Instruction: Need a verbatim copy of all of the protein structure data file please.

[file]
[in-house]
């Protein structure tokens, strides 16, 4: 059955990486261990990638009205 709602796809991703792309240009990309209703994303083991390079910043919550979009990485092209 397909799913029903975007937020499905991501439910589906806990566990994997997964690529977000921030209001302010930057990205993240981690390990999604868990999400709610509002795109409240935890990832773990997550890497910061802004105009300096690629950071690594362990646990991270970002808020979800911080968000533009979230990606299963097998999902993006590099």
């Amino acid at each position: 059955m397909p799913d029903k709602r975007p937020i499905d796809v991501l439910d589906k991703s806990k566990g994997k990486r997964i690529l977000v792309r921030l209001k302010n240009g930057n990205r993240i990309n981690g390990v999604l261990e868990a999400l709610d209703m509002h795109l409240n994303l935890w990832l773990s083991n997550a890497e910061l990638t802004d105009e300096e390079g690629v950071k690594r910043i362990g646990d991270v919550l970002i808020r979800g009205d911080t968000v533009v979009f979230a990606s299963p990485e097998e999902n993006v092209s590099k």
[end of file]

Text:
[in-house]
């Protein structure tokens, strides 16, 4: 059955990486261990990638009205 709602796809991703792309240009990309209703994303083991390079910043919550979009990485092209 397909799913029903975007937020499905991501439910589906806990566990994997997964690529977000921030209001302010930057990205993240981690390990999604868990999400709610509002795109409240935890990832773990997550890497910061802004105009300096690629950071690594362990646990991270970002808020979800911080968000533009979230990606299963097998999902993006590099």
């Amino acid at each position: 059955m397909p799913d029903k709602r975007p937020i499905d796809v991501l439910d589906k991703s806990k566990g994997k990486r997964i690529l977000v792309r921030l209001k302010n240009g930057n990205r993240i990309n981690g390990v999604l261990e868990a999400l709610d209703m509002h795109l409240n994303l935890w990832l773990s083991n997550a890497e910061l990638t802004d105009e300096e390079g690629v950071k690594r910043i362990g646990d991270v919550l970002i808020r979800g009205d911080t968000v533009v979009f979230a990606s299963p990485e097998e999902n993006v092209s590099k």